Botw is probably the best game I’ve played in a decade, and I really enjoyed it. It’s a complex game, however, and here’s a list of things that would have helped had I known them early.
‘Clarity’ is a management term that has entered my professional lexicon embarrassingly recently. At non-trivial scale, lack of clarity is a startup killer - if there is no clarity, nobody knows exactly what they’re supposed to do, so nothing gets done.
Interestingly, the segment of startup executors worst hit by lack of clarity is also the one least discussed: The computer.
Startups scale at a rate unprecedented in human history because computers scale execution at a rate unprecedented in human history.
A get a fair number of DMs on Twitter from people seeking work advice. Some of them take enough effort to answer that I’ve decided to x-post them here and refine them.
Sidu, you must have a process to evaluate your team for yearly/half yearly appraisals. How do you set the KRA of your team member? What were the points that you see while doing the appraisals or giving bonuses? -@sahilchitkara
Goalsetting and performance review are two sides of the same coin. Having one without the other is meaningless.
Over the years I’ve realised that I’d grossly underestimated how difficult…
This post is in beta.
Your txn rate, org size, tech stack and market isn’t my txn rate, org size, tech stack and market. YMMV.
Hiring experienced software talent is extremely hard in India/SEA. This isn’t just engineering — experienced product managers, data scientists, designers and other functions are equally hard to find. Conversely, there is no shortage of folks who have all the requisite skills on paper, but cannot be depended on to deliver working software to a customer.
This is because the marketplace for software delivery talent in India/SEA does not meaningfully distinguish ‘real’ talent on the supply…
This post is in beta.
This post is specific to hiring for hands-on programming roles. Your txn rate, org size, tech stack and market isn’t my txn rate, org size, tech stack and market. YMMV.
Hiring enough programmers to support a rapidly growing software product business is very hard in India.
Founders and operators I talk to all report challenges across the hiring lifecycle, from atrocious conversion rates, to candidates who accept offers but don’t join, to candidates who join, but can’t code.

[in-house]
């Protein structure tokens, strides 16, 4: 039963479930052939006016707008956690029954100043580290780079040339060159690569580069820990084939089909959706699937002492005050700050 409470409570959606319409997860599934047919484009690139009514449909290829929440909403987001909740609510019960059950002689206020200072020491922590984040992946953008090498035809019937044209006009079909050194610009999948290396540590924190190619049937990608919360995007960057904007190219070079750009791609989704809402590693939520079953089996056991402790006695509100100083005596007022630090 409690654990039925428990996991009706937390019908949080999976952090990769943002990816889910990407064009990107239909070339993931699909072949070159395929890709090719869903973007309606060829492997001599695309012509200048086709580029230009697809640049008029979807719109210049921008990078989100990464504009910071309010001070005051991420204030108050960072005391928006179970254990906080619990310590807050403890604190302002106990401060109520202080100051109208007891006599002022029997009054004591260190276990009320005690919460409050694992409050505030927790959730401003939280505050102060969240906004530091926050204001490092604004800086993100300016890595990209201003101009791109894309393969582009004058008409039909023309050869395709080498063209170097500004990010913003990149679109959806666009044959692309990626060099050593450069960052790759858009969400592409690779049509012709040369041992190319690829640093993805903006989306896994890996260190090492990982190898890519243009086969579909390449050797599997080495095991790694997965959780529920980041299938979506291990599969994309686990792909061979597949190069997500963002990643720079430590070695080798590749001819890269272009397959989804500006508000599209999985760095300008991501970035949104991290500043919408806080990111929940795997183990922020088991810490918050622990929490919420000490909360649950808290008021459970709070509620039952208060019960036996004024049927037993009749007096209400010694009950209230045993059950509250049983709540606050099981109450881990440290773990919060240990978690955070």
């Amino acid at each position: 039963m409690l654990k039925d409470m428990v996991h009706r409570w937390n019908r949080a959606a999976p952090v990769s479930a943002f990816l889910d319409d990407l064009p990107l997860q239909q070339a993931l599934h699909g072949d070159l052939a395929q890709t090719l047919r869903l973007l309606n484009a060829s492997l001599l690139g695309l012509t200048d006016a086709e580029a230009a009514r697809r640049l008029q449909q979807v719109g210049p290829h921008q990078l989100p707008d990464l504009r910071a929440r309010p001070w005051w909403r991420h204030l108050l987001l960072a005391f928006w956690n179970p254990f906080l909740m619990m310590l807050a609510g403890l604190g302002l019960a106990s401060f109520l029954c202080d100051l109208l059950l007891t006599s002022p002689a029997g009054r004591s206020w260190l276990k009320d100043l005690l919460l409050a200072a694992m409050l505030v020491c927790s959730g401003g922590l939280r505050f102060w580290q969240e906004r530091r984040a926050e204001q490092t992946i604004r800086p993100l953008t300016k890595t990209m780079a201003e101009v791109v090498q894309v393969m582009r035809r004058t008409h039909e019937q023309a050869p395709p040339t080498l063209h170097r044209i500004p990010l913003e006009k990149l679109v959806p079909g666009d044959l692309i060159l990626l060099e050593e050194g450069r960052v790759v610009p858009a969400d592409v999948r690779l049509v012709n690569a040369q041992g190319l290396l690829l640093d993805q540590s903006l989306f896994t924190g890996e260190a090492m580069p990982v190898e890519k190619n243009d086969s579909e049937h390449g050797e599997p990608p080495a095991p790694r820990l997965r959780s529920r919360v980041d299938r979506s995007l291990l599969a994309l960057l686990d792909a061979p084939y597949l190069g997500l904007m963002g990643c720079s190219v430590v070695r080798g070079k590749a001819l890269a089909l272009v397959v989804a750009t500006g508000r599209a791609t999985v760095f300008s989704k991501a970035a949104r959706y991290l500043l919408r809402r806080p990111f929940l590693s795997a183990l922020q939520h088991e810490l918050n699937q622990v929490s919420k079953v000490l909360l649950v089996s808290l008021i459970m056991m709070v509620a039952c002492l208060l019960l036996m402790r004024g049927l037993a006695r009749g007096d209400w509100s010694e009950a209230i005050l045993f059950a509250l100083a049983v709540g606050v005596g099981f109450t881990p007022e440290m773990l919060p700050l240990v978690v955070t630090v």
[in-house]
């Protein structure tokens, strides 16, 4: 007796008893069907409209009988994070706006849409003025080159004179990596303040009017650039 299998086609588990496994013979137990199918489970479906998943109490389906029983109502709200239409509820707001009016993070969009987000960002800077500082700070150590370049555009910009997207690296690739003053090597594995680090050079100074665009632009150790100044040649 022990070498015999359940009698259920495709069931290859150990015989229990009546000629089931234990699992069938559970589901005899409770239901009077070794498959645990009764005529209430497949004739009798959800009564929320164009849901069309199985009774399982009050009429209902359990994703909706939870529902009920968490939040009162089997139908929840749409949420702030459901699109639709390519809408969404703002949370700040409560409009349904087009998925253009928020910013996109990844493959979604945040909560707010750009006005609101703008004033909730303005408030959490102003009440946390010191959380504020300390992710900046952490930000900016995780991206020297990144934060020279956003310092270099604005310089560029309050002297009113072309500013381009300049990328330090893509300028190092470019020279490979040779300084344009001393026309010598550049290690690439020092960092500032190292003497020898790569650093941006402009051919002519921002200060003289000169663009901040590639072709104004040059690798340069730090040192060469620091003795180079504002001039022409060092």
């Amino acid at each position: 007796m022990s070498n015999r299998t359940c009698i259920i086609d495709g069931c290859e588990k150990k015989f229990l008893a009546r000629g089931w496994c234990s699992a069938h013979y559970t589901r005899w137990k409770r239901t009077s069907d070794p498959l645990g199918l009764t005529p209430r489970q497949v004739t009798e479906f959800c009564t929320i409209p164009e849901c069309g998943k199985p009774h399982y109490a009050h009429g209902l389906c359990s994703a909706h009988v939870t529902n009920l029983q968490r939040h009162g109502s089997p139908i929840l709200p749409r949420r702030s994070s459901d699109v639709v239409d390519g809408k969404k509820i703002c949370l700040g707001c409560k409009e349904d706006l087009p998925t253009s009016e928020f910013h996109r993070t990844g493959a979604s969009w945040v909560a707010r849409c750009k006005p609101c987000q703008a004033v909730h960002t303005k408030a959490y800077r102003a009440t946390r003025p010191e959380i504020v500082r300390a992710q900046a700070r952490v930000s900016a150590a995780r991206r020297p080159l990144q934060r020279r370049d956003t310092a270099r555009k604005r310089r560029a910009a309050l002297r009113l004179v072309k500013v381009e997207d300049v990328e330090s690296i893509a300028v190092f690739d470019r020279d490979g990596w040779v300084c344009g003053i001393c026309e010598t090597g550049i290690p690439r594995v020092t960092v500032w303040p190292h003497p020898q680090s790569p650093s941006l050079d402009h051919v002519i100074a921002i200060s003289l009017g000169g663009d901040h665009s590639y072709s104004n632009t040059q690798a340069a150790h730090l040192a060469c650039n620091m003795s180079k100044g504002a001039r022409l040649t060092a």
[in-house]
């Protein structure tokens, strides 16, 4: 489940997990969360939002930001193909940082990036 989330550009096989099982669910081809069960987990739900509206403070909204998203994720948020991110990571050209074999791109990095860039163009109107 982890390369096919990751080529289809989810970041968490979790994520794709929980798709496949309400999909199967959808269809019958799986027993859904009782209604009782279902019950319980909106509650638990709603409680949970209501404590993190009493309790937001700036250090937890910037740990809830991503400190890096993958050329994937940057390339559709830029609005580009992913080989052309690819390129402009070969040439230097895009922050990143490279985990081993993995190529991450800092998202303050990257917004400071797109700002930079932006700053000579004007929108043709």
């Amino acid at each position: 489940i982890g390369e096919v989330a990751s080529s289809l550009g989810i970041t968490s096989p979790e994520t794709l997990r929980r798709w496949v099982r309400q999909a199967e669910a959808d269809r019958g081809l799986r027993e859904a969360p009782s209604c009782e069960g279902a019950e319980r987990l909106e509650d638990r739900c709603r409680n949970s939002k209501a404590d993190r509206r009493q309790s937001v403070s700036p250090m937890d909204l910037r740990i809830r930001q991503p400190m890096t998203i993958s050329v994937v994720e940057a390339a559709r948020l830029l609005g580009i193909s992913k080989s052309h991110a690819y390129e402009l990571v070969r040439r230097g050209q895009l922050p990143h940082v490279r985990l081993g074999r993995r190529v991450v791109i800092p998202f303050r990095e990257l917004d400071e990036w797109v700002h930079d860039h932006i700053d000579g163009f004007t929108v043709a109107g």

My thesis is that we prematurely fine-grain our segmentation and try to hire a Backend Golang Tech…
I first read this most excellent book when @rnjn recommended it on Twitter five or six years ago, and it blew my mind. I started re-reading it in preparation for my next project and decided to maintain my notes on our team wiki. I tweet some of it, but it’s not a great fit for the format, so I decided to also do a mildly sanitized public version of the doc.
(Since medium isn’t a great medium for study notes, I’ve used Paper instead)
There are two kinds of organisations in tech — for one, remote work is a strategy and a competitive advantage. For the other, remote work is constraint that is a competitive disadvantage.
Both arguments will be tested in the coming months and years, but it’s interesting to speculate about second order effects on how we work.
Here are some of mine + friends (some not entirely serious).
The future of remote work is “On their phones all day playing Chinese whispers on 1–1 calls” 😂😂😂😂😂😂😂😂😂😂
“Going Remote” will become a management fad and spawn a new consulting vertical.
The paradox of personal growth is that the mental models and personal biases that serve well at an early level hold you back at the next. Re-inventing one's personality repeatedly over time seems non-negotiable.
Become who you need to be to do what you want to do. Repeat.
The test for progress:
1. Does present you more consistently make what you want to happen, happen, than past you could?
2. Would past you (say ~5 yrs ago) violently disagree with present you on philosophical issues?
3. Are those differences the basis of your improved results?
Often, personal growth stalls because…
The human need to be perceived as a “good person” is as much of a compulsion as a dog’s need to be perceived as a “good dog” — a concept that I first grokked when reading Terry Pratchett. I’ve always felt that dogs being bred into this need was, you know, unfair, a control mechanism.
It took me a long time to see we bred them in our image.
This need to be perceived as “good people” operates at the group level as well, with interesting side effects.
There a weird blindness here, a bias — Dale Carnegie’s “How…
Recently, Uber announced it wanted to be the superapp of the west. That led to a flurry in the Twitterverse about Superapp strategies and the right way to build a Superapp. I also observed folks conflating Superapps and Platforms, or attempting to differentiate between them. So I decided to clarify how I differentiate between them. YMMV.
This post started with me responding to this tweet:
As someone who’s been closely involved in building a Superapp, I had a point of view:
A Superapp strategy utilizes market driven growth to scale the business.
A Platform strategy utilizes product…